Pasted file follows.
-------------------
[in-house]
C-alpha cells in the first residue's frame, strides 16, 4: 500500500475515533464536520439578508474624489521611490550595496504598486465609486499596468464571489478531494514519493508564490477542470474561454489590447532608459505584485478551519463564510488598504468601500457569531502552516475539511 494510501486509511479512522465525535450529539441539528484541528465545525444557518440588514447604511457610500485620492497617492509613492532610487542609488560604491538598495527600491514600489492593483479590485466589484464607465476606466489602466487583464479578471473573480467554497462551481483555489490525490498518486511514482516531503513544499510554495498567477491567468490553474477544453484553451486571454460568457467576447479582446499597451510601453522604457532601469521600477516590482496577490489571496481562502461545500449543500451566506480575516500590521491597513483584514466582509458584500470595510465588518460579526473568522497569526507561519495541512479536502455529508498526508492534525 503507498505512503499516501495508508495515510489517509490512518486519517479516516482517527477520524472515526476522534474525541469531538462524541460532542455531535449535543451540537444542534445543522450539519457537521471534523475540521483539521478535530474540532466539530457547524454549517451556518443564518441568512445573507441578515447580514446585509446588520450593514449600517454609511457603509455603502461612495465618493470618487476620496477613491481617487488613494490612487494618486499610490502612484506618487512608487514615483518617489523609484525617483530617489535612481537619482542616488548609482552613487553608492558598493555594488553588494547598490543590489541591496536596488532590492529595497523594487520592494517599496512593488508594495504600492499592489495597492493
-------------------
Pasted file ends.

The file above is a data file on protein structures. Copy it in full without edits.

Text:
[in-house]
C-alpha cells in the first residue's frame, strides 16, 4: 500500500475515533464536520439578508474624489521611490550595496504598486465609486499596468464571489478531494514519493508564490477542470474561454489590447532608459505584485478551519463564510488598504468601500457569531502552516475539511 494510501486509511479512522465525535450529539441539528484541528465545525444557518440588514447604511457610500485620492497617492509613492532610487542609488560604491538598495527600491514600489492593483479590485466589484464607465476606466489602466487583464479578471473573480467554497462551481483555489490525490498518486511514482516531503513544499510554495498567477491567468490553474477544453484553451486571454460568457467576447479582446499597451510601453522604457532601469521600477516590482496577490489571496481562502461545500449543500451566506480575516500590521491597513483584514466582509458584500470595510465588518460579526473568522497569526507561519495541512479536502455529508498526508492534525 503507498505512503499516501495508508495515510489517509490512518486519517479516516482517527477520524472515526476522534474525541469531538462524541460532542455531535449535543451540537444542534445543522450539519457537521471534523475540521483539521478535530474540532466539530457547524454549517451556518443564518441568512445573507441578515447580514446585509446588520450593514449600517454609511457603509455603502461612495465618493470618487476620496477613491481617487488613494490612487494618486499610490502612484506618487512608487514615483518617489523609484525617483530617489535612481537619482542616488548609482552613487553608492558598493555594488553588494547598490543590489541591496536596488532590492529595497523594487520592494517599496512593488508594495504600492499592489495597492493